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I am just teaching myself about web services right now and trying to run a helloWorld. I think that to setup all of the web service stuff I need to run apt.

I am running it like this:

apt HelloImpl.java -classpath /<path>/jsr181-api.jar

But I am getting a warning (see below). Do I need to specify an annotation processor too? I think that the apt command is supposed to generate several files but that is not happening (just generating a .class file). Thanks for the help.


warning: No annotation processors found but annotations present.
1 warning


package server;

import javax.jws.WebService;

public class HelloImpl {

   * @param name
   * @return Say hello to the person.
   public String sayHello(String name) {
     return "Hello, " + name + "!";

Bonus Question: What does apt do? I assume that it invokes javac? Is it supposed to also invoke a annotation processor?

Update: The tutorial that I am following says:

The next step is to run apt on the above Java code, resulting in several artifacts:


I think that this is what apt should be producing (assuming that I pass it the correct arguments). However I think that I need to pass it an annotation processor(?). I would really just like to use the default (web services annotation processor) though.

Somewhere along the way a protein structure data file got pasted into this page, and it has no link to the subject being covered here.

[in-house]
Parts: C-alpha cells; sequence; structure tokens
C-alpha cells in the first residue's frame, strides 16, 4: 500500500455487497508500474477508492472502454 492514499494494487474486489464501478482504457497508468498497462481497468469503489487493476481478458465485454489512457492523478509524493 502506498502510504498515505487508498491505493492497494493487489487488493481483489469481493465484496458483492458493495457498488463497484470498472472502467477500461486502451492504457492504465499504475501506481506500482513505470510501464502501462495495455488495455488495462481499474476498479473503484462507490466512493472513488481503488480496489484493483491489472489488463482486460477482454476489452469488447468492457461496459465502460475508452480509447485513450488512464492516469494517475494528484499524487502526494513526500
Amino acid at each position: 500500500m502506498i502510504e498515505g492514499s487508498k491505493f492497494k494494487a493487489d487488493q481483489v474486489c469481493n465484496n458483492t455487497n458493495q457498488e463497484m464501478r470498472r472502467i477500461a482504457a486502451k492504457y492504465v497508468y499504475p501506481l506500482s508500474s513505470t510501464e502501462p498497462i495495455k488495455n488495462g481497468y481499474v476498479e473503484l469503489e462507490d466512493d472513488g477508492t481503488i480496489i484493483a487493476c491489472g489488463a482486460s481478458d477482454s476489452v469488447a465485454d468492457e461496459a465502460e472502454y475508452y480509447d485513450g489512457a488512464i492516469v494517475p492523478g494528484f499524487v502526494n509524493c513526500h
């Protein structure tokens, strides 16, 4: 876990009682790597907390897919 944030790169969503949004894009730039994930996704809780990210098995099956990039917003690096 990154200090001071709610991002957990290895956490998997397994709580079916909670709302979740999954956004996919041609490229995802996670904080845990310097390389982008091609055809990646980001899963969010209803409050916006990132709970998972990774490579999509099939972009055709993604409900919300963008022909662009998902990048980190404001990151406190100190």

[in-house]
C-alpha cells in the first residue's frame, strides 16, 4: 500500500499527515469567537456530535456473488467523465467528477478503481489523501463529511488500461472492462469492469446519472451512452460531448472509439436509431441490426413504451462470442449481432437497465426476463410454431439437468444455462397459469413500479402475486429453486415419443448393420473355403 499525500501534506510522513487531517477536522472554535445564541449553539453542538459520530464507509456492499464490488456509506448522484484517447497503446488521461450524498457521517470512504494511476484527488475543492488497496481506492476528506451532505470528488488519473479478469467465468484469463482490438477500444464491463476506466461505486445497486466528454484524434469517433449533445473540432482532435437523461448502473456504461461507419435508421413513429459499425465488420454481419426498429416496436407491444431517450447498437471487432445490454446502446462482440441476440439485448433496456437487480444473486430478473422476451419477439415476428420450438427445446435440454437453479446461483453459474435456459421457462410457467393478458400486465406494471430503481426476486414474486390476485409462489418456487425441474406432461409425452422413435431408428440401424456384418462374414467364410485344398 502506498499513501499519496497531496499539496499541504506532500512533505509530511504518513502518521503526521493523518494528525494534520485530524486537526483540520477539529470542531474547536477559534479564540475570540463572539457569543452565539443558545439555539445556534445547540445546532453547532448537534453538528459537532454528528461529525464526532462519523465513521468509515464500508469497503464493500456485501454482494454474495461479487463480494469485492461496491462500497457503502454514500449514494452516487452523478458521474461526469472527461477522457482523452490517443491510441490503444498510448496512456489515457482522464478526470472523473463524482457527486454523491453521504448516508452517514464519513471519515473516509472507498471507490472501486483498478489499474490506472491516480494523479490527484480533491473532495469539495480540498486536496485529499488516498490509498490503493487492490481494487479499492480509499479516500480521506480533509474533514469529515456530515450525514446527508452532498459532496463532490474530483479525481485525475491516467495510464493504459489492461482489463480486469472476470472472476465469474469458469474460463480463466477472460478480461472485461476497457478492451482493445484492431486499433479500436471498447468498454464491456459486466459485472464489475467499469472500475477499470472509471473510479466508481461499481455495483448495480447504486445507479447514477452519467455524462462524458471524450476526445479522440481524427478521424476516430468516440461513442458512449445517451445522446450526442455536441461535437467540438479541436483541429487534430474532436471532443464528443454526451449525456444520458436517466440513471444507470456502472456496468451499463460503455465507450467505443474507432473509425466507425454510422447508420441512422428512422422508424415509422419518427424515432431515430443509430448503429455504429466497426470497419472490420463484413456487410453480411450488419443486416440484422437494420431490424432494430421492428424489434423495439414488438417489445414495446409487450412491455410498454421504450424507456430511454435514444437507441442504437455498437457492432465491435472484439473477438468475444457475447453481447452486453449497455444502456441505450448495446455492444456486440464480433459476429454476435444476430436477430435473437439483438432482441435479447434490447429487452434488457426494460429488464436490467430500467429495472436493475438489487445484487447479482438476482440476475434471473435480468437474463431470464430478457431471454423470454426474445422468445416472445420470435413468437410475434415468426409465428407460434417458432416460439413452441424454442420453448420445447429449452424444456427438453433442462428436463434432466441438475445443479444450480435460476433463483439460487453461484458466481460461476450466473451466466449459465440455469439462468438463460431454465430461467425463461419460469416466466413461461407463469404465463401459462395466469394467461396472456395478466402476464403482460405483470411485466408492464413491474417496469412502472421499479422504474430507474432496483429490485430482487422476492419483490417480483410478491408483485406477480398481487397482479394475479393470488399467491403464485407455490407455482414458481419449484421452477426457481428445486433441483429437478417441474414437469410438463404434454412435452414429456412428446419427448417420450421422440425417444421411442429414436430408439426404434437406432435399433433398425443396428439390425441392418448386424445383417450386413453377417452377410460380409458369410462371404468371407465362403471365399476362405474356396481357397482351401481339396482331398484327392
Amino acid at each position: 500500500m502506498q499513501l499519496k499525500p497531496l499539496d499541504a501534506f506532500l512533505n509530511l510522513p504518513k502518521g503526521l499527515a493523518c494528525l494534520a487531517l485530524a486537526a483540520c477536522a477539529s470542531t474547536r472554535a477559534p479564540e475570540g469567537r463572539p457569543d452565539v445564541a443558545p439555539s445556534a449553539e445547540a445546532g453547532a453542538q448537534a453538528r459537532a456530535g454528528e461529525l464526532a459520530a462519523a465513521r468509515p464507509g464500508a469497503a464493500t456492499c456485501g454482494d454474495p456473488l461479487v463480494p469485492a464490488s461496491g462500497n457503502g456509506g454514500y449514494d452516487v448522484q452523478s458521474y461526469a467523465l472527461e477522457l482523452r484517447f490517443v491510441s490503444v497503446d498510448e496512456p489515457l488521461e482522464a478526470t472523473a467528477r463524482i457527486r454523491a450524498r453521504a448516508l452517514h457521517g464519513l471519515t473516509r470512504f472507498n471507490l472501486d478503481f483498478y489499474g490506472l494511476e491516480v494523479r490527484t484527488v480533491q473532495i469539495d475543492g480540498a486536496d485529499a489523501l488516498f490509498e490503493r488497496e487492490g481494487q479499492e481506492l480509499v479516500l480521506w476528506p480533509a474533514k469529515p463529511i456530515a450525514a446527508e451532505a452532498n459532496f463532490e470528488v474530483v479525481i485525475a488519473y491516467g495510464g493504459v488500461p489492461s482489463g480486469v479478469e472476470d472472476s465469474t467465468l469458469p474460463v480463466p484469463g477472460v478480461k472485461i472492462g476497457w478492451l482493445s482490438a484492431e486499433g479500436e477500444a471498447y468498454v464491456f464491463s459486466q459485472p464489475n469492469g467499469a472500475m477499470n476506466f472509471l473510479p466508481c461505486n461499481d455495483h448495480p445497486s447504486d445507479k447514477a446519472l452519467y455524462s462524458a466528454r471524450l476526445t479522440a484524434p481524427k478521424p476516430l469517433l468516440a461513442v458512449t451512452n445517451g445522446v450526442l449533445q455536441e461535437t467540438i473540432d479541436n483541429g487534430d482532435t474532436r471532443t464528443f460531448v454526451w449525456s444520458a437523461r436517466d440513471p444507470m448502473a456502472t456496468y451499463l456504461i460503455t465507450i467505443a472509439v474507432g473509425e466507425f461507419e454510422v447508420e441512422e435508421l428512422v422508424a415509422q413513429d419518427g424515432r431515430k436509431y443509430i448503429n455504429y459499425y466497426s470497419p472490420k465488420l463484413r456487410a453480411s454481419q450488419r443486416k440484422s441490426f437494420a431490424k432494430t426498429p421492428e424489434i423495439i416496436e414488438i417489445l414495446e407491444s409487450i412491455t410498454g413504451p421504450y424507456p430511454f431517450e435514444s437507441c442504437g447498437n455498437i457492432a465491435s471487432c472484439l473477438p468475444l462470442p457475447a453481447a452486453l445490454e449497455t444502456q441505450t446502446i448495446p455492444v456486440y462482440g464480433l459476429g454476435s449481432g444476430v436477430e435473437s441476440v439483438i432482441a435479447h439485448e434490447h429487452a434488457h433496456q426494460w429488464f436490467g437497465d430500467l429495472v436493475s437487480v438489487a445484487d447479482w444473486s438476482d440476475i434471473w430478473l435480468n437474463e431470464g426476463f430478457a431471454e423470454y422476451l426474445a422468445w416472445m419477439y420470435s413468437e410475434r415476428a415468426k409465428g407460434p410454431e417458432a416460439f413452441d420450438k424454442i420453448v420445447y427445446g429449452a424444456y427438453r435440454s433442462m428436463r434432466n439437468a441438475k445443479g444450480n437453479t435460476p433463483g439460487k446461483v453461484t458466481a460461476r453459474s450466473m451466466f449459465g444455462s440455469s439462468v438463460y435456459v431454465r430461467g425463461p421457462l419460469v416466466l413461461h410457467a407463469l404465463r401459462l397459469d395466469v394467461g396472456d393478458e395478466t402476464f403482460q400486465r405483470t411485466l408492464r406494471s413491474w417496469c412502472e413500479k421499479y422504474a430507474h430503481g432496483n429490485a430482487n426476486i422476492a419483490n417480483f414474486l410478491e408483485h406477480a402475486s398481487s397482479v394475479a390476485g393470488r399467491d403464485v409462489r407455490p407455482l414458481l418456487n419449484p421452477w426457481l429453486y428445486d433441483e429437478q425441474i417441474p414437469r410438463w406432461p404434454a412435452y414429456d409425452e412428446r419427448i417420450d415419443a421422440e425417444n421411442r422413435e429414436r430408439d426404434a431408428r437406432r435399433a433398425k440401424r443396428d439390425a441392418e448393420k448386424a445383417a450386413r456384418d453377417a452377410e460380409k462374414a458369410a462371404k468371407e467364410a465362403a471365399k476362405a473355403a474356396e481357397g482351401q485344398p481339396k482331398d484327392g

Update 2: Maybe I should be using asant or wsgen? I looked but I don't have either of these on my machine.. Something to look into.. Maybe the tutorial I am/was using is wrong. Here is a link to the asant reference: http://java.sun.com/webservices/docs/2.0/tutorial/doc/JAXWS3.html

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1 Answer 1

apt is not a compiler. It processes source files and invokes annotation processors as appropriate.

To quote the Getting Started...

The command-line utility apt, annotation processing tool, finds and executes annotation processors based on the annotations present in the set of specified source files being examined.

You might run apt on source files to generate new source files or metadata files at build time. You can run apt via javac.

Annotations in Java can serve multiple purposes. Not all of them need to be processed at build time. Some serve as markers that can be used via instrumentation to transform classes at load time. Most are just used at runtime markers that can be used by introspection tools (like many containers and dependency injectors). Exactly how you use an annotation depends on the API it came from. The JEE5 tutorial describes how to use the WebService annotation.

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